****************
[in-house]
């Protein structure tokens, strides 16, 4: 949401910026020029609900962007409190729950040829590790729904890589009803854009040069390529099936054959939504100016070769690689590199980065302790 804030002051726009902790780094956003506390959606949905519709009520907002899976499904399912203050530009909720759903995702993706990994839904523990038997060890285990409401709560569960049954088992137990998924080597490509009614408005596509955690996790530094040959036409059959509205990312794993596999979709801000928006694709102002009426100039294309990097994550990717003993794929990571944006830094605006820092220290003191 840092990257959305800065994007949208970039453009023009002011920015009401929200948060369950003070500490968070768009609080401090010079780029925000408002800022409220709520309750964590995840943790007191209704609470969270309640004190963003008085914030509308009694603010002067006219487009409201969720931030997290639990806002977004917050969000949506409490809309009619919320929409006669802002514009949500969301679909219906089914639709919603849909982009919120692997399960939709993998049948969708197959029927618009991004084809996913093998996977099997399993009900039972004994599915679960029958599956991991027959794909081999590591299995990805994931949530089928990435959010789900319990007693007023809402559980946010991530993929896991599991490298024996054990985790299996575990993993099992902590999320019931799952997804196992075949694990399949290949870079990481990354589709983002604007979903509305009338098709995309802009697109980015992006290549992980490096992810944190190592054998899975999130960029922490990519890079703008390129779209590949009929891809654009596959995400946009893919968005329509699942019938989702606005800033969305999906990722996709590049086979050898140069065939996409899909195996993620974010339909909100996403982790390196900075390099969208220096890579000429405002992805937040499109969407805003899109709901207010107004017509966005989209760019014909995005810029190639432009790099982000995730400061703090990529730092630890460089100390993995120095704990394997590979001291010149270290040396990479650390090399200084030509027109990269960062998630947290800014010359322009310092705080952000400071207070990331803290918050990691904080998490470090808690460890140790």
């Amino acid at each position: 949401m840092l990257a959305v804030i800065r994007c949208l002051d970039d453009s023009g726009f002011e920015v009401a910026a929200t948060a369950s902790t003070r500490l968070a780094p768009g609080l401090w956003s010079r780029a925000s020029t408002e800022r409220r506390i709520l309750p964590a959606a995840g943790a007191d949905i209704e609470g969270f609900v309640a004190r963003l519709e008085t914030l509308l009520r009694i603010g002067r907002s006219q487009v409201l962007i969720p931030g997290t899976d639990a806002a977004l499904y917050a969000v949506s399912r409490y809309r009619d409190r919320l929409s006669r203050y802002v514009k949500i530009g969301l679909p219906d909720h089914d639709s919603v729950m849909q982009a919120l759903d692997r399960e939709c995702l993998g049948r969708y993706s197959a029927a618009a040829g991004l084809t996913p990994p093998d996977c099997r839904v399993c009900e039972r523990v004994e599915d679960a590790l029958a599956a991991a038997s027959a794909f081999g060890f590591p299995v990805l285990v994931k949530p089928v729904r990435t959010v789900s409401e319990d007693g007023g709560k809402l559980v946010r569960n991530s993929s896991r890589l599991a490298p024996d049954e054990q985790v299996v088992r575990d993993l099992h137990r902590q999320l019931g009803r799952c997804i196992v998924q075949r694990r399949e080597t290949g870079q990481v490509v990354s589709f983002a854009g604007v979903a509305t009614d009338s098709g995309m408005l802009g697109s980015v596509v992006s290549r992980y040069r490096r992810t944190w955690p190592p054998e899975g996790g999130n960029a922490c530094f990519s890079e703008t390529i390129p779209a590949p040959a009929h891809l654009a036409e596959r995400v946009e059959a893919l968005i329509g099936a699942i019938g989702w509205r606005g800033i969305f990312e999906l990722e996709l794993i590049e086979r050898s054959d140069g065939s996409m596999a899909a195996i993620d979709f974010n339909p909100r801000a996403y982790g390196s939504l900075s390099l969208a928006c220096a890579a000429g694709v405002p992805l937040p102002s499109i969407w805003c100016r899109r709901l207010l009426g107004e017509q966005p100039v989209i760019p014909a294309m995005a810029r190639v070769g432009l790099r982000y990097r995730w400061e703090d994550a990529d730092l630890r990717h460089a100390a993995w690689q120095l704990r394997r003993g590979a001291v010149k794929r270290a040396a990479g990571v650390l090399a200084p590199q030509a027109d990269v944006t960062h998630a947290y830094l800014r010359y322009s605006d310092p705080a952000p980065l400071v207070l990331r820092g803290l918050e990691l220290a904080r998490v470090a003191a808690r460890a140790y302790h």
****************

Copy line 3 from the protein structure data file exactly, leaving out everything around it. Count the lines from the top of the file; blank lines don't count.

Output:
């Amino acid at each position: 949401m840092l990257a959305v804030i800065r994007c949208l002051d970039d453009s023009g726009f002011e920015v009401a910026a929200t948060a369950s902790t003070r500490l968070a780094p768009g609080l401090w956003s010079r780029a925000s020029t408002e800022r409220r506390i709520l309750p964590a959606a995840g943790a007191d949905i209704e609470g969270f609900v309640a004190r963003l519709e008085t914030l509308l009520r009694i603010g002067r907002s006219q487009v409201l962007i969720p931030g997290t899976d639990a806002a977004l499904y917050a969000v949506s399912r409490y809309r009619d409190r919320l929409s006669r203050y802002v514009k949500i530009g969301l679909p219906d909720h089914d639709s919603v729950m849909q982009a919120l759903d692997r399960e939709c995702l993998g049948r969708y993706s197959a029927a618009a040829g991004l084809t996913p990994p093998d996977c099997r839904v399993c009900e039972r523990v004994e599915d679960a590790l029958a599956a991991a038997s027959a794909f081999g060890f590591p299995v990805l285990v994931k949530p089928v729904r990435t959010v789900s409401e319990d007693g007023g709560k809402l559980v946010r569960n991530s993929s896991r890589l599991a490298p024996d049954e054990q985790v299996v088992r575990d993993l099992h137990r902590q999320l019931g009803r799952c997804i196992v998924q075949r694990r399949e080597t290949g870079q990481v490509v990354s589709f983002a854009g604007v979903a509305t009614d009338s098709g995309m408005l802009g697109s980015v596509v992006s290549r992980y040069r490096r992810t944190w955690p190592p054998e899975g996790g999130n960029a922490c530094f990519s890079e703008t390529i390129p779209a590949p040959a009929h891809l654009a036409e596959r995400v946009e059959a893919l968005i329509g099936a699942i019938g989702w509205r606005g800033i969305f990312e999906l990722e996709l794993i590049e086979r050898s054959d140069g065939s996409m596999a899909a195996i993620d979709f974010n339909p909100r801000a996403y982790g390196s939504l900075s390099l969208a928006c220096a890579a000429g694709v405002p992805l937040p102002s499109i969407w805003c100016r899109r709901l207010l009426g107004e017509q966005p100039v989209i760019p014909a294309m995005a810029r190639v070769g432009l790099r982000y990097r995730w400061e703090d994550a990529d730092l630890r990717h460089a100390a993995w690689q120095l704990r394997r003993g590979a001291v010149k794929r270290a040396a990479g990571v650390l090399a200084p590199q030509a027109d990269v944006t960062h998630a947290y830094l800014r010359y322009s605006d310092p705080a952000p980065l400071v207070l990331r820092g803290l918050e990691l220290a904080r998490v470090a003191a808690r460890a140790y302790h």